Aldehydes, Ketones and Carboxylic Acids Class 12 Notes Chemistry Chapter 12
1. The classes of organic compounds containing carbonyl group (CO) as the functional group are aldehydes, ketones, carboxylic acids and their derivates. These are collectively called carbonyl compounds.
2. Nature of carbonyl group: Oxygen atom in carbonyl group is far more electronegative than carbon atom. As a result, the oxygen atom tends to attract the electron cloud of the π-bond towards itself, i. e., the π-electron cloud of >c = O is unsymmetrical.
Hence carbonyl carbon acquires positive charge and carbonyl oxygen carries negative charge. Thus, the carbonyl group is polar in nature.
3. Methods of preparation of Aldehydes and Ketones:
(a) By controlled oxidation of primary and secondary alcohol, aldehydes and ketones are produced.
(b) By dehydrogenation of alcohols : Primary alcohols on dehydrogenation produce aldehydes while secondary alcohols produce ketones.
4. Preparation of Aldehydes:
(a) Acyl chloride (acid chloride) is hydrogenated using, palladium on barium sulphate which is partially poisoned by the addition of S or quinoline. This reaction is called Rosenmund reduction. This method is used to prepare aldehydes.
(b) N itriles are reduced to corresponding imine with stannous chloride in the presence of hydrochloric acid, which on hydrolysis give corresponding aldehyde. This reaction is called Stephen’s reduction.
Chromyl chloride (CrO2ClO2) oxidises methyl group of toluene to a chromium complex, which on hydrolysis gives corresponding benzaldehyde. This reaction is called Etard reaction.
(d) When benzene or its derivatives is treated with CO and HCl in the presence of anhydrous AlCl3 or CuCl, it gives benzaldehyde or substituted benzaldehyde. This reaction is called Gatterman-Koch reaction.
5. Preparation of Ketones:
(a) Treatment of acyl chlorides with dialkyl cadmium, prepared by the reaction of cadmium chloride with Grignard reagent, gives ketones.
When benzene or substituted benzene is treated with acid chloride in the presence of anhydrous A1C13, the corresponding ketone is formed. This reaction is known as Friedel-craft’s acylation reaction.
Properties of aldehyde and ketones
(a) Aldehydes are much more reactive than ketones in nucleophilic addition reactions.
(b) Nucleophilic addition reactions: Aldehydes and ketones undergo nucleophilic addition reactions onto the carbonyl group with a number of nucleophiles such as HCN, NaHSO3, alcohols, ammonia derivatives and Grignard reagents.
(c) Reduction to alcohols: Aldehydes and ketones on reduction gives primary and secondary alcohols respectively.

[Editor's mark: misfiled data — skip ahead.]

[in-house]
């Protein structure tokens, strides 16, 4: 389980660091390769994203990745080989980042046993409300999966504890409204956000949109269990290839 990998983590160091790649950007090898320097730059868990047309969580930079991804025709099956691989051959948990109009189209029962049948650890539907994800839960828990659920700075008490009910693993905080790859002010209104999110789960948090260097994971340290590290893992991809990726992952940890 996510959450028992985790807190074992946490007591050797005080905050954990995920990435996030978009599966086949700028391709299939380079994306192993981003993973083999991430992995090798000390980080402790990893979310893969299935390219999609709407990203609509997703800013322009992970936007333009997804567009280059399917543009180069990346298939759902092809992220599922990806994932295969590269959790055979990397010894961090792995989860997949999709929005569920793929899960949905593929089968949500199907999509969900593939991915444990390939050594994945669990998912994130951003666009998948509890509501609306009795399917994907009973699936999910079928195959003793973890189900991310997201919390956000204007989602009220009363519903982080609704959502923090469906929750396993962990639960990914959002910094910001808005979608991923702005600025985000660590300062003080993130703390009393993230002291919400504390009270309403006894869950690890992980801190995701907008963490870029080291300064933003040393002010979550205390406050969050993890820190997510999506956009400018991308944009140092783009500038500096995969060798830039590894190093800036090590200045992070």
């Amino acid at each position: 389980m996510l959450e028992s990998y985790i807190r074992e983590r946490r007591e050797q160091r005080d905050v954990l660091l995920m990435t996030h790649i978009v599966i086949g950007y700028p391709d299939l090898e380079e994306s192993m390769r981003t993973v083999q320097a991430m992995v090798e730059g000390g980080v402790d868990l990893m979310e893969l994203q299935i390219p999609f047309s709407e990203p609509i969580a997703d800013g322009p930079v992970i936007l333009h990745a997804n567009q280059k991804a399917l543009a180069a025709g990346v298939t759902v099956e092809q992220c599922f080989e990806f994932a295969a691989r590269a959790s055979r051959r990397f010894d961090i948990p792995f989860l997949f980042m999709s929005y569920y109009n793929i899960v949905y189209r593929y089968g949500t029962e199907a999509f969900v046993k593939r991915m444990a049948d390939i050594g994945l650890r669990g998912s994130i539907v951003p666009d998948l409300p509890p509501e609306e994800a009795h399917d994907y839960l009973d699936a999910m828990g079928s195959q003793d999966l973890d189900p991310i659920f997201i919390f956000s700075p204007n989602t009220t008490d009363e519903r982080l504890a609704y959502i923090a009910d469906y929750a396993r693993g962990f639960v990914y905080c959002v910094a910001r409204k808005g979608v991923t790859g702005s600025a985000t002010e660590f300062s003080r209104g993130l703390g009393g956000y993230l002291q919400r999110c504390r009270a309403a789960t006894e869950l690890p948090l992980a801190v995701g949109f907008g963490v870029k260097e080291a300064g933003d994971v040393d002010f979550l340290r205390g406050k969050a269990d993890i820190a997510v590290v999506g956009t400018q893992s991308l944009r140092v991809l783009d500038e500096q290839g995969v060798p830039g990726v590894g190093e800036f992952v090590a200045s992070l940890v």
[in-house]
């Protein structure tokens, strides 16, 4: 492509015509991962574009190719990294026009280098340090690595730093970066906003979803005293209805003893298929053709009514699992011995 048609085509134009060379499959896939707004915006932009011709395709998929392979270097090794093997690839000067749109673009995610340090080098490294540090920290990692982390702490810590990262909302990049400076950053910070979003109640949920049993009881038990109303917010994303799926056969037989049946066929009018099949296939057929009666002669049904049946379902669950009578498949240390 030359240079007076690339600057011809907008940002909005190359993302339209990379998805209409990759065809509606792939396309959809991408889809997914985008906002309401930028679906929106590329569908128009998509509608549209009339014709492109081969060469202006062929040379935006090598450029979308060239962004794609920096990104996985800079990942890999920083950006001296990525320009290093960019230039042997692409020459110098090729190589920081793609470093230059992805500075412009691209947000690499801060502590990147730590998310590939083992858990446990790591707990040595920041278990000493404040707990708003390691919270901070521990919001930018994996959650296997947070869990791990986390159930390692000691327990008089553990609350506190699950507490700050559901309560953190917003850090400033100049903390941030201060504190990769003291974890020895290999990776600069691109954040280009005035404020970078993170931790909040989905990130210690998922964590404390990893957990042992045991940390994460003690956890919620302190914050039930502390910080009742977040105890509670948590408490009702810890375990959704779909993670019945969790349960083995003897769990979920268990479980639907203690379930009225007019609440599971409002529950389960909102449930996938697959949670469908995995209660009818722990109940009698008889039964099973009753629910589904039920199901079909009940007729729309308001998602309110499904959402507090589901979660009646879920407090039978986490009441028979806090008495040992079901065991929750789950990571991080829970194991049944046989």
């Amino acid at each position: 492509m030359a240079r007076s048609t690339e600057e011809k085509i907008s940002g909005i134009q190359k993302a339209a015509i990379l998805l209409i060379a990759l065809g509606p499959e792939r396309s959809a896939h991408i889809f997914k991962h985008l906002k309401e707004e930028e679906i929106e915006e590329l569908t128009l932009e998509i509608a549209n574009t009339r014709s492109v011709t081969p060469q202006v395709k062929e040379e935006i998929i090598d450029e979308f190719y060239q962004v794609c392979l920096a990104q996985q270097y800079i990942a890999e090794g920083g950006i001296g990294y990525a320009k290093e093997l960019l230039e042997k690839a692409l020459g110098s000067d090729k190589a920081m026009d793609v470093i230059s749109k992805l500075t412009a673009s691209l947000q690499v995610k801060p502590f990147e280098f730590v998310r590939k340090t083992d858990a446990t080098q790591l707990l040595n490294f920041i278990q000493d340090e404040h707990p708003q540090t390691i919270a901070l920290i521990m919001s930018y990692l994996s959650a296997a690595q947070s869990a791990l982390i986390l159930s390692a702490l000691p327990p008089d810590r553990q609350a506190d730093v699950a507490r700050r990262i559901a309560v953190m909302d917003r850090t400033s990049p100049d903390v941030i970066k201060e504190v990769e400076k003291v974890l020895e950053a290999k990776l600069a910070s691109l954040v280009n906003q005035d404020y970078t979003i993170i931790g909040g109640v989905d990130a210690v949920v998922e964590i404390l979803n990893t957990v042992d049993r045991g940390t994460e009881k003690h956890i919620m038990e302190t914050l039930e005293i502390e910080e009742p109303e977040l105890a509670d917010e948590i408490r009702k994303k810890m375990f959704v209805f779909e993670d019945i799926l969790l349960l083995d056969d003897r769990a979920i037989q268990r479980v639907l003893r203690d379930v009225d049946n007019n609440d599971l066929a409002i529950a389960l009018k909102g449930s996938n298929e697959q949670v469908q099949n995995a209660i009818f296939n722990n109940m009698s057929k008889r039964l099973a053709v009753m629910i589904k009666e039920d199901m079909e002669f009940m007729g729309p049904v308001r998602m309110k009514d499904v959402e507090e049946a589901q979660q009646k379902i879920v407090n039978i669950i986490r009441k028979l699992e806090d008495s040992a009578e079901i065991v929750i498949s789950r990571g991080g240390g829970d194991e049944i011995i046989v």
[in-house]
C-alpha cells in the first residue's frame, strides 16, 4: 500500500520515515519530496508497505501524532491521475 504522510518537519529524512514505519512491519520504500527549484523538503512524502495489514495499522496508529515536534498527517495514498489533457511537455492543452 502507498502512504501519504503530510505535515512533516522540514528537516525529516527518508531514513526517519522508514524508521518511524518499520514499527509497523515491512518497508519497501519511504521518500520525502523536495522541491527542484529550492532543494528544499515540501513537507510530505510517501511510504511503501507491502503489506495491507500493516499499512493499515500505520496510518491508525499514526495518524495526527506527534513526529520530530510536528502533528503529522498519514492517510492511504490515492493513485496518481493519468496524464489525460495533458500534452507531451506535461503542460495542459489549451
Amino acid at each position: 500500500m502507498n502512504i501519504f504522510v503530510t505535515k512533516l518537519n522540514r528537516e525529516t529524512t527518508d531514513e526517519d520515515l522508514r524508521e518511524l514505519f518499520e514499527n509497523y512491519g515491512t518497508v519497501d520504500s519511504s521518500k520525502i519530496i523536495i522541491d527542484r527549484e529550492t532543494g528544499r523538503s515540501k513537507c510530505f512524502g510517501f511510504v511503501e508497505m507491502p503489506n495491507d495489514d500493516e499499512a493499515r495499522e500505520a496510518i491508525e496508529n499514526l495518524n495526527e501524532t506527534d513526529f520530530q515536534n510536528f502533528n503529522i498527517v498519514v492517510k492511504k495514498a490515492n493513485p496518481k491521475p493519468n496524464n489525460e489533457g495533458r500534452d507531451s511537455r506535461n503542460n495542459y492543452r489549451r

(d) The carbonyl group of aldehydes and ketones is reduced to CH2 group on treatment with zinc amalgam and concentrated hydrochloric acid (Chemmenson reduction) or with hydrazine followed by heating with NaOH or KOH in high boiling solvent such as ethylene glycol (Wolff-Kishner reduction).
(e) Tollen’s reagent (ammonical silver nitrate) oxidises aldehyde and the silver ions are reduced to silver which appear as a bright silver mirror on the side of the test tube ketones do not give this test.
(f) Aldehydes reduce Fehling’s solution to form a red precipitate of cuprous oxide. Fehling’s solution is obtained by mixing a solution of copper sulphate and a solution of sodium hydroxide and sodium potassium tartrate. Ketones do not reduce Fehling’s solution..Hence no precipitate is formed.
(g) Aldehydes and ketones having atleast one α-hydrogen atom undergoes a condensation reaction when warmed with dilute alkali to form β -hydroxy aldehydes or β-hydroxy ketones respectively. The reaction is known as aldol condensation.
(h) The condensation of a mixture of two different aldehydes or/and ketones each having an a-hydrogen atom, in presence of dilute alkali gives a mixture of four products. The reaction is known as cross aldol condensation.
6. Cannizzaro reaction: Aldehydes which do not have an a-hydrogen atom, undergo self-oxidation and reduction (disproportionation) reaction on treatment with concentrated alkali. In this reaction, one molecule of the aldehyde is reduced to alcohol white another is oxidised to carboxylic acid salt.
7. Electrophilic substitution reaction: It takes place at the ring in which the carbonyl group acts as a deactivating and meta-directing group.
8. Methods of preparation of carboxylic acids:
(a) From oxidation of primary alcohols and aldehydes.
(b) Aromatic carboxylic acids can be obtained by side chain oxidation of alkyl benzenes.
(c) From hydrolysis of nitriles and amides:
(d) From reaction of Grignard reagents with carbon dioxide:
9. Aliphatic carboxylic acids having up to four carbon atoms are miscible in water due to the formation of hydrogen bonds with water.
10. The solubility decreases as the number of carbon atoms increases.
(i) The electron withdrawing group (Cl, NO2, CN, etc.) stabilises the carboxylate anion by dispersing the negative charge of the carboxylate anion, RCOO–, and thus increases the acidic strength.
(ii) The presence of electron donating substituent such as alkyl group intensifies the negative charge on the RCOO– anion and destabilises it thereby making the carboxylic acid less acidic.
(iii) Carboxylic acids having an α-hydrogen are halogenated at the α-position on treatment with chlorine or bromine is the presence of small amount of red phosphorus to give α- chloro or α – bromo carboxylic acids. This reaction is known as Hell-Volhard Zelinsky Reaction.